Biofuel boost: Waste wood helps power jet

Biofuel bottles
Sample bottles of biofuel sit on an Alaska Airlines counter at Sea-Tac. (Credit: Alaska Airlines)

Alaska Airlines says it sent a Boeing 737 jet on the first commercial airline flight that was partially fueled by branches, stumps and other leftovers from forests in the Pacific Northwest.

The jet took off this morning from Seattle-Tacoma International Airport and headed for Reagan National Airport in Washington, D.C., with its tanks full of a new type of biofuel blend.

Twenty percent of the jet fuel came from wood waste that was collected during timber harvests or thinning operations on land owned by Weyerhaeuser in Oregon, the Muckleshoot Indian Tribe in Washington and the Confederated Salish Kootenai Tribes in Montana, plus rejected wood fibers from Cosmo Specialty Fibers in Cosmopolis, Wash.

In a typical timber harvest, some of the leftover limbs, branches and stumps are left behind to replenish the land and provide cover. The rest is typically pushed into a pile and burned.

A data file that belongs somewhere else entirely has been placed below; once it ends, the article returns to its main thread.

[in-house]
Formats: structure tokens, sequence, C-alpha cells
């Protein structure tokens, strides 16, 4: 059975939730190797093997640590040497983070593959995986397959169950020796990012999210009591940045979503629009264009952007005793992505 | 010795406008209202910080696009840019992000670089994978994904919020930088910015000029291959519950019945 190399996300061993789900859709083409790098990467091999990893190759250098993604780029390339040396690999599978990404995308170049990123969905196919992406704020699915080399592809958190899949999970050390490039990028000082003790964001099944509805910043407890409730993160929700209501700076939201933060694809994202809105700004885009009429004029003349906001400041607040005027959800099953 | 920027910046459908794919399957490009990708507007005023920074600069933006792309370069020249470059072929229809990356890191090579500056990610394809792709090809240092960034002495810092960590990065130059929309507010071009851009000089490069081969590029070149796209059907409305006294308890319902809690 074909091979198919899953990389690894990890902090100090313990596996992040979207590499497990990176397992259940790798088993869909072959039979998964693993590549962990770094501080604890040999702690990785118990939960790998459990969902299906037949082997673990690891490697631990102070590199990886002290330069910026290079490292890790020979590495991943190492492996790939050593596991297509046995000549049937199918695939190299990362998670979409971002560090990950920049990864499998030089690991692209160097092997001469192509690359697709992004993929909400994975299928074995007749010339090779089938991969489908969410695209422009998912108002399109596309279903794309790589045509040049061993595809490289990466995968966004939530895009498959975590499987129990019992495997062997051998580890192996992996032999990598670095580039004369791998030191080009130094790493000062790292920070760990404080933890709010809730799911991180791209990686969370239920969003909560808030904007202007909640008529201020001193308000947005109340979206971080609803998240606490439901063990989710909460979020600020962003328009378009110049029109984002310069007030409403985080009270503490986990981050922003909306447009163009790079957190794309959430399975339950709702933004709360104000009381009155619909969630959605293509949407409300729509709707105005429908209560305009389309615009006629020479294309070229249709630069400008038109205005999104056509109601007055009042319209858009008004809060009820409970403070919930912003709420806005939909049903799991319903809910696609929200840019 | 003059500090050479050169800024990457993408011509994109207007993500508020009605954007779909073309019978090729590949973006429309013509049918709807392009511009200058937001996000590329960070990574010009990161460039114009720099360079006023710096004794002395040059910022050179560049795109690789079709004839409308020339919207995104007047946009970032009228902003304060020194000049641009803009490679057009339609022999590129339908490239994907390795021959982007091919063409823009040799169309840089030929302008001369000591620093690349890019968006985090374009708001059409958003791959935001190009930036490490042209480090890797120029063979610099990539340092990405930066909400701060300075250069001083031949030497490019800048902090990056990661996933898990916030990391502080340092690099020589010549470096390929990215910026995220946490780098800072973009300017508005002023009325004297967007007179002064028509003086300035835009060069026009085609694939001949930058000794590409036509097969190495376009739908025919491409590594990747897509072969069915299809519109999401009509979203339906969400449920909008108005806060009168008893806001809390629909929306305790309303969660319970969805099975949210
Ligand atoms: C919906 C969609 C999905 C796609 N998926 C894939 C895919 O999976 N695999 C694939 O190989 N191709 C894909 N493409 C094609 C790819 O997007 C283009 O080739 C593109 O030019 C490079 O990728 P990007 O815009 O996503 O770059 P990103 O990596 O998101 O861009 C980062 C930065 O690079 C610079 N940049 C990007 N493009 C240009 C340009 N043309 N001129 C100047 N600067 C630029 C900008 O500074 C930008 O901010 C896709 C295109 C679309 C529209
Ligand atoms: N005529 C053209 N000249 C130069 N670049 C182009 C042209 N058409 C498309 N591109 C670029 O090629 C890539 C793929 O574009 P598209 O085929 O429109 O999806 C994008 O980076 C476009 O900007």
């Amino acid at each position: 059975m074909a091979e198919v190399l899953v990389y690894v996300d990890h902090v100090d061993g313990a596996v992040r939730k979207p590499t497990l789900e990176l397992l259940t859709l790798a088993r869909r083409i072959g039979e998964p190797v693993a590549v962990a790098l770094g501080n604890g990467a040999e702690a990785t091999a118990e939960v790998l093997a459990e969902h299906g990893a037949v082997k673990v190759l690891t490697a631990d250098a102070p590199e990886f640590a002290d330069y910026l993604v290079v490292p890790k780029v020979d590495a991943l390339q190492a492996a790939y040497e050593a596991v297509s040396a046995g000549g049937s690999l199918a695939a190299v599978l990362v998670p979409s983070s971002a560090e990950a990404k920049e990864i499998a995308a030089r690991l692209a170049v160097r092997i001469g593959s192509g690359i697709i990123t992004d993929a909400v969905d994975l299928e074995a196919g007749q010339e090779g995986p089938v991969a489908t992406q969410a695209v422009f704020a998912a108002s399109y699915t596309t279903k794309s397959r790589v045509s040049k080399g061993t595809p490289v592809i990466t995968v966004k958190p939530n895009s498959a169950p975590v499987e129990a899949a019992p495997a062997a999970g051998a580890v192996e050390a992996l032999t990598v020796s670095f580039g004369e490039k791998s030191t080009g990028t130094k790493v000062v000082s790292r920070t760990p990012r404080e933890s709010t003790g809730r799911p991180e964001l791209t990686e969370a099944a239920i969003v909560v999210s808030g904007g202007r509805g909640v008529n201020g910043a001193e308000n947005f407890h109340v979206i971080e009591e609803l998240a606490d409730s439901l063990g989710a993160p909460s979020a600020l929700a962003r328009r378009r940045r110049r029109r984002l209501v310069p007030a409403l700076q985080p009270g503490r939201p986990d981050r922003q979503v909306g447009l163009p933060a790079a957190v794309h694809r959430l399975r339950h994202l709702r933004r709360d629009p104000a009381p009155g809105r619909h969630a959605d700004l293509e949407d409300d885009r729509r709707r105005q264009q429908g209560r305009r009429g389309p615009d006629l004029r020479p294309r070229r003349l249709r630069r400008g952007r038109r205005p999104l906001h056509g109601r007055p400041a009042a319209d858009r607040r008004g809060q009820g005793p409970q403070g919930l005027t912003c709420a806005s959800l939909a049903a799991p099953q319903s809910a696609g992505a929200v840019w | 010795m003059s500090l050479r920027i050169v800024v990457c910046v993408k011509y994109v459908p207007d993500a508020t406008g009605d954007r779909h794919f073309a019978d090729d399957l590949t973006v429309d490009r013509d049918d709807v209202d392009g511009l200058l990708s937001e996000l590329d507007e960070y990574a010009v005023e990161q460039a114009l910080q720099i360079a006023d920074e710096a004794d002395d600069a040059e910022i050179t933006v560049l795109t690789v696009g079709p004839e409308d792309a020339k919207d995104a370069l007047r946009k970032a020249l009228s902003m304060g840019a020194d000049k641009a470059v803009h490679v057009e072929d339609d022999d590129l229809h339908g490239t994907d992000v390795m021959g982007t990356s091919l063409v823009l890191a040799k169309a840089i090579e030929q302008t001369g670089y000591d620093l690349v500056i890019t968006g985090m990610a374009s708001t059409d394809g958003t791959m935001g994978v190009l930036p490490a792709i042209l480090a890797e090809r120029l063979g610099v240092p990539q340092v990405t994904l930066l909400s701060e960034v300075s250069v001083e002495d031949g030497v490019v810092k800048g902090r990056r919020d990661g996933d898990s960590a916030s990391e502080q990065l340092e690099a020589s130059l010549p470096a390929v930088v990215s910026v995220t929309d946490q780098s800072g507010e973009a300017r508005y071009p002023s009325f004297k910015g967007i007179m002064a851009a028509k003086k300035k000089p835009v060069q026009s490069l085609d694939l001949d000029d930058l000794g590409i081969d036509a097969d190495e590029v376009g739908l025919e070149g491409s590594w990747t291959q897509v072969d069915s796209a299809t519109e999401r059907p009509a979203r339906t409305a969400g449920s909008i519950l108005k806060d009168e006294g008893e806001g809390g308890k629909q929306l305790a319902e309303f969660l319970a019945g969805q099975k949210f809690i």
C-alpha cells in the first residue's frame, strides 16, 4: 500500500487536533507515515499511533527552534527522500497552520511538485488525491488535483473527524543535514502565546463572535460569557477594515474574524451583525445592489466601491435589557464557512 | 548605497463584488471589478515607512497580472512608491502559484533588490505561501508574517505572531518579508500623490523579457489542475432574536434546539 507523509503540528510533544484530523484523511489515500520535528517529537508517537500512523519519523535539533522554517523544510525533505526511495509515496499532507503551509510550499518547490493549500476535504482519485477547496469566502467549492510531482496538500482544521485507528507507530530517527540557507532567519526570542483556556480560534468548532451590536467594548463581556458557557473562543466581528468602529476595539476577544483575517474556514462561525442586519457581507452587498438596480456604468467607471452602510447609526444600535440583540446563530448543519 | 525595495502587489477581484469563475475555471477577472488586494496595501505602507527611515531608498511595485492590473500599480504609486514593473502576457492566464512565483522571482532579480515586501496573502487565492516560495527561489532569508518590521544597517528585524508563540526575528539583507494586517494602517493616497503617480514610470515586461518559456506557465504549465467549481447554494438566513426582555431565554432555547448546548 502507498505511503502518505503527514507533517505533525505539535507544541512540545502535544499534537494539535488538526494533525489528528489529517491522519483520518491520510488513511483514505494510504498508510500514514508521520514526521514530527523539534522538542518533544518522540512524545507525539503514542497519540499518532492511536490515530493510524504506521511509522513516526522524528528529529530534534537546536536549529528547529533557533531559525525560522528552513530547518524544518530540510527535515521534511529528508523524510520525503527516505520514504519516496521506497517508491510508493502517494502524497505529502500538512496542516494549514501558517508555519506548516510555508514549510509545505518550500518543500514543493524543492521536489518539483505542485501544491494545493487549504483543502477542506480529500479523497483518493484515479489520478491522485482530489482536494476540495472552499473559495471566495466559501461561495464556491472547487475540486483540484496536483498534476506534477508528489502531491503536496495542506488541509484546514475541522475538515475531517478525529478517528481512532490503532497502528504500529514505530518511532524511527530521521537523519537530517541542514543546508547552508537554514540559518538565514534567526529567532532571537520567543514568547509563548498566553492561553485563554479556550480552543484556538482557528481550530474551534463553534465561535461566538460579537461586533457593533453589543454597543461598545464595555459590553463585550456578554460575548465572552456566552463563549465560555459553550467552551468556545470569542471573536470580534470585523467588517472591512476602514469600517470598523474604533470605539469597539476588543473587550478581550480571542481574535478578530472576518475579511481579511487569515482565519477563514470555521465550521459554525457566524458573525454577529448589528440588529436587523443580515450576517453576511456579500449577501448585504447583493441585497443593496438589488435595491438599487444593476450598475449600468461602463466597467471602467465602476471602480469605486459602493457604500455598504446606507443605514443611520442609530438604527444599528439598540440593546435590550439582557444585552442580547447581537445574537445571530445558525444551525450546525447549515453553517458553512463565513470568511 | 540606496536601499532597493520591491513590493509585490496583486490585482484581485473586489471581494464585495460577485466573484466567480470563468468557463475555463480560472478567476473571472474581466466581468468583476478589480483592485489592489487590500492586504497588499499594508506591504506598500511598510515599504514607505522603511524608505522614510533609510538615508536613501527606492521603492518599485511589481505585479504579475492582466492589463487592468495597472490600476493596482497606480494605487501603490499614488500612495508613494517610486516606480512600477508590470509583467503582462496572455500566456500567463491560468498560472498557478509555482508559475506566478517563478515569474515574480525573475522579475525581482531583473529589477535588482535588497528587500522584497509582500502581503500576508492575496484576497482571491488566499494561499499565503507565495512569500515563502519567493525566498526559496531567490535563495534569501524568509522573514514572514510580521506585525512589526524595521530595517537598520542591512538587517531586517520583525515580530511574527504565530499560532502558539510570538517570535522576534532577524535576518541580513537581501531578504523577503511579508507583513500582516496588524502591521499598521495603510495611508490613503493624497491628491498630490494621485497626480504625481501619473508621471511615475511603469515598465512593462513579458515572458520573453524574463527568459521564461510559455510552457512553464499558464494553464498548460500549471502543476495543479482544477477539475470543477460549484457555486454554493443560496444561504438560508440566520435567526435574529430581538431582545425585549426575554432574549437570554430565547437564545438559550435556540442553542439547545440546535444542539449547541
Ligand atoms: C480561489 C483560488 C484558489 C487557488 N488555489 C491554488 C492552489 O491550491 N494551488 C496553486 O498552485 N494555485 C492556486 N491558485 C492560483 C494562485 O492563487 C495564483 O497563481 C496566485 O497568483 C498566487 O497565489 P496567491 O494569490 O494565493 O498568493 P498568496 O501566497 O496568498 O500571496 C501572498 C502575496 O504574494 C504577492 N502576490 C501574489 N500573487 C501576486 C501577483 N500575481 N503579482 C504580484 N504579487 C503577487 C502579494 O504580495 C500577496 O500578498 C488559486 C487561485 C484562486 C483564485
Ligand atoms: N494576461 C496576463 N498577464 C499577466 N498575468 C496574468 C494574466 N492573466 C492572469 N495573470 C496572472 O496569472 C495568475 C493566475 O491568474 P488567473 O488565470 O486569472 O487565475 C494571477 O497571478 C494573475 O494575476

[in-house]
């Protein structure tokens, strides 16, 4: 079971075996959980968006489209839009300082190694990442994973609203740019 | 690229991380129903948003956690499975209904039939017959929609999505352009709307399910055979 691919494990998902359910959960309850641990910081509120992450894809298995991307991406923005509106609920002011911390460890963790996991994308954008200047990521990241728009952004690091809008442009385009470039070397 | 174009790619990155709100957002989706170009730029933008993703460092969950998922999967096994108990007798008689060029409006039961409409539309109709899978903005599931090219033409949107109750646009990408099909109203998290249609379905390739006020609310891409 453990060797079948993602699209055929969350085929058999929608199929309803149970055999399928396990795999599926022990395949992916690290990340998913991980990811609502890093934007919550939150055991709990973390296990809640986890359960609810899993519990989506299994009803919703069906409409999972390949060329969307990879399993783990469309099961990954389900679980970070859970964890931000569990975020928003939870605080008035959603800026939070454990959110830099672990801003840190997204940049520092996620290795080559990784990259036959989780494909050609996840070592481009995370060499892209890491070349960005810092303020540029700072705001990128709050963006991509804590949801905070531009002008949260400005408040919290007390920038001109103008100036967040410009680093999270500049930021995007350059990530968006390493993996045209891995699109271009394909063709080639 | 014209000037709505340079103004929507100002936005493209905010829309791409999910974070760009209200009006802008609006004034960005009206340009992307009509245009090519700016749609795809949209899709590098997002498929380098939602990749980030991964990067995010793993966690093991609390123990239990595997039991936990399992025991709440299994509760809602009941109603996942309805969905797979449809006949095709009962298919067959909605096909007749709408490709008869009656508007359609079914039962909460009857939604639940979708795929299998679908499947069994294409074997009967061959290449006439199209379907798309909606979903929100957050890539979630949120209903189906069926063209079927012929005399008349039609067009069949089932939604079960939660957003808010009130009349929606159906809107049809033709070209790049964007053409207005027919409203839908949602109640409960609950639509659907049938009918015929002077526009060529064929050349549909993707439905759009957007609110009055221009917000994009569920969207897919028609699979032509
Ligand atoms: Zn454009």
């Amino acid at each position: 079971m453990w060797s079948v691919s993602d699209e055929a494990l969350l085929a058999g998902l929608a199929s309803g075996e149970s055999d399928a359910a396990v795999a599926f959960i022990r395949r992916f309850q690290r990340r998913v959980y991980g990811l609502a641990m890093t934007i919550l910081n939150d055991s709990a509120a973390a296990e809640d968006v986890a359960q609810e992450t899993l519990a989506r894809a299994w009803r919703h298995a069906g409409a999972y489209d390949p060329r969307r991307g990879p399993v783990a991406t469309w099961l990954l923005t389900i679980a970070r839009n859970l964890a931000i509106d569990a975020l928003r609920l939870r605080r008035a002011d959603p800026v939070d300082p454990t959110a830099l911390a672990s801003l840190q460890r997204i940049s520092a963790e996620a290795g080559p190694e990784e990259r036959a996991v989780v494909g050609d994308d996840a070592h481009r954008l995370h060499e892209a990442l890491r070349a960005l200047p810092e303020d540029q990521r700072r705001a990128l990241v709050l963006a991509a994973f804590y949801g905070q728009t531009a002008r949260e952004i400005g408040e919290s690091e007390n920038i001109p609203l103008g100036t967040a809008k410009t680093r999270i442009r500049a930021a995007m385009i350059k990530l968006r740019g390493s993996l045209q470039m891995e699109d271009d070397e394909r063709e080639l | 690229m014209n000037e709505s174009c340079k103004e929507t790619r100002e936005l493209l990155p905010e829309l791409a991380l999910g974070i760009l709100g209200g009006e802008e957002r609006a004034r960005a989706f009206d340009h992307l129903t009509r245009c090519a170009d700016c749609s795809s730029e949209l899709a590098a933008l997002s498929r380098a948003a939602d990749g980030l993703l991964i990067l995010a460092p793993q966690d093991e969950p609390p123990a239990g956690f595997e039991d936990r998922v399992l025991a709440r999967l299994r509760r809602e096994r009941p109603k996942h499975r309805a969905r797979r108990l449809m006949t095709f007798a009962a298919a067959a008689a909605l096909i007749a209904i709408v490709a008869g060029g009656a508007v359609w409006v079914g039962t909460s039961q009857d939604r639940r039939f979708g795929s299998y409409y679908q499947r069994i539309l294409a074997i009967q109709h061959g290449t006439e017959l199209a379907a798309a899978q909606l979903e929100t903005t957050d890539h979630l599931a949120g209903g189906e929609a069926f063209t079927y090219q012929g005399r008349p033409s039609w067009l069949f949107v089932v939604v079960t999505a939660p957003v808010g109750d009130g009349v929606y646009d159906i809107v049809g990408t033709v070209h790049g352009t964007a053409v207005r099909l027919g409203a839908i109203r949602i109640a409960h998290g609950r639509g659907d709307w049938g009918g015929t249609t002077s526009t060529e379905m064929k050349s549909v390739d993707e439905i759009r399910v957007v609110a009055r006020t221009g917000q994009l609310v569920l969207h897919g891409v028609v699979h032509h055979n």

Those practices provided an opportunity for the Northwest Advanced Renewables Alliance, a public-private consortium led by Washington State University. Researchers took advantage of a grant from the U.S. Department of Agriculture to demonstrate a technology that converts the excess waste wood into isobutanol.

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By Alan Boyle

Mastermind of Cosmic Log, contributing editor at GeekWire, author of "The Case for Pluto: How a Little Planet Made a Big Difference," president of the Council for the Advancement of Science Writing. Check out "About Alan Boyle" for more fun facts.

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